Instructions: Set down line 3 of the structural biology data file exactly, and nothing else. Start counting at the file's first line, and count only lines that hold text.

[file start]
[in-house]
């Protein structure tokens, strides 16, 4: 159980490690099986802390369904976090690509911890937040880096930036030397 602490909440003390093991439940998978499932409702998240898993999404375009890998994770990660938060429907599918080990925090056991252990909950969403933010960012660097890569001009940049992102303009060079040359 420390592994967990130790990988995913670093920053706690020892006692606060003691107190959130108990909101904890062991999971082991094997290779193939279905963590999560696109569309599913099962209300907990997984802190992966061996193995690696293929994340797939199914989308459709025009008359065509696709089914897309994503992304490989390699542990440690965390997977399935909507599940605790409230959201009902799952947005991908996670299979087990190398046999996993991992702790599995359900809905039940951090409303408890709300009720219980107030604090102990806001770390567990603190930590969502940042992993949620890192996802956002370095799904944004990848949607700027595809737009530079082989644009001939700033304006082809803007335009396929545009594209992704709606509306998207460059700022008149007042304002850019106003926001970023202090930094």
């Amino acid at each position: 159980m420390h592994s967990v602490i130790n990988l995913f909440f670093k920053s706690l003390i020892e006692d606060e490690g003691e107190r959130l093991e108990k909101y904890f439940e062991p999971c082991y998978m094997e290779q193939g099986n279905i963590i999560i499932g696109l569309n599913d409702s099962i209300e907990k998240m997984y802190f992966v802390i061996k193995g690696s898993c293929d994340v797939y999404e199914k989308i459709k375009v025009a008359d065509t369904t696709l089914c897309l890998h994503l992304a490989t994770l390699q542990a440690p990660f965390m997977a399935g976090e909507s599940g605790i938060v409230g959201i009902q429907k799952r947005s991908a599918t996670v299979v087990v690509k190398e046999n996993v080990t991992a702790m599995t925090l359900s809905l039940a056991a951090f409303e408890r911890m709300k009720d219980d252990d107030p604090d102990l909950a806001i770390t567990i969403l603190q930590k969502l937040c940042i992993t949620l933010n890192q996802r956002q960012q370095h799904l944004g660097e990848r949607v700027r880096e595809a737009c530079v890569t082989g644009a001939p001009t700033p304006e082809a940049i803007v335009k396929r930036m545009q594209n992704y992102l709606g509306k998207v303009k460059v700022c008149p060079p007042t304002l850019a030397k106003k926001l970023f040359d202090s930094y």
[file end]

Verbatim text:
């Amino acid at each position: 159980m420390h592994s967990v602490i130790n990988l995913f909440f670093k920053s706690l003390i020892e006692d606060e490690g003691e107190r959130l093991e108990k909101y904890f439940e062991p999971c082991y998978m094997e290779q193939g099986n279905i963590i999560i499932g696109l569309n599913d409702s099962i209300e907990k998240m997984y802190f992966v802390i061996k193995g690696s898993c293929d994340v797939y999404e199914k989308i459709k375009v025009a008359d065509t369904t696709l089914c897309l890998h994503l992304a490989t994770l390699q542990a440690p990660f965390m997977a399935g976090e909507s599940g605790i938060v409230g959201i009902q429907k799952r947005s991908a599918t996670v299979v087990v690509k190398e046999n996993v080990t991992a702790m599995t925090l359900s809905l039940a056991a951090f409303e408890r911890m709300k009720d219980d252990d107030p604090d102990l909950a806001i770390t567990i969403l603190q930590k969502l937040c940042i992993t949620l933010n890192q996802r956002q960012q370095h799904l944004g660097e990848r949607v700027r880096e595809a737009c530079v890569t082989g644009a001939p001009t700033p304006e082809a940049i803007v335009k396929r930036m545009q594209n992704y992102l709606g509306k998207v303009k460059v700022c008149p060079p007042t304002l850019a030397k106003k926001l970023f040359d202090s930094y």